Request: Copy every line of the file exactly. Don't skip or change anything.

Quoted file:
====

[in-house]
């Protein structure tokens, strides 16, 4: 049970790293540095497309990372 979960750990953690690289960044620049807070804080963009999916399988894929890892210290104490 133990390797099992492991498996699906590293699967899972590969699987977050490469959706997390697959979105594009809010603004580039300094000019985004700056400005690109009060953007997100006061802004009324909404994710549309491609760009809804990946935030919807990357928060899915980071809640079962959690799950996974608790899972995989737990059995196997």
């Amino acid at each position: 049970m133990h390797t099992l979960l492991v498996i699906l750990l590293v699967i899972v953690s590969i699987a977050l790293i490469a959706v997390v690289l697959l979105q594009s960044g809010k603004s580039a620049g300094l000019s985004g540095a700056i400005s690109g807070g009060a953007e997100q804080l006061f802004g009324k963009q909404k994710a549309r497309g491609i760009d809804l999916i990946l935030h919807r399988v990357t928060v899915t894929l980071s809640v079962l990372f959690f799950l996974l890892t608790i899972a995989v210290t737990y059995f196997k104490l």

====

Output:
[in-house]
């Protein structure tokens, strides 16, 4: 049970790293540095497309990372 979960750990953690690289960044620049807070804080963009999916399988894929890892210290104490 133990390797099992492991498996699906590293699967899972590969699987977050490469959706997390697959979105594009809010603004580039300094000019985004700056400005690109009060953007997100006061802004009324909404994710549309491609760009809804990946935030919807990357928060899915980071809640079962959690799950996974608790899972995989737990059995196997």
């Amino acid at each position: 049970m133990h390797t099992l979960l492991v498996i699906l750990l590293v699967i899972v953690s590969i699987a977050l790293i490469a959706v997390v690289l697959l979105q594009s960044g809010k603004s580039a620049g300094l000019s985004g540095a700056i400005s690109g807070g009060a953007e997100q804080l006061f802004g009324k963009q909404k994710a549309r497309g491609i760009d809804l999916i990946l935030h919807r399988v990357t928060v899915t894929l980071s809640v079962l990372f959690f799950l996974l890892t608790i899972a995989v210290t737990y059995f196997k104490l």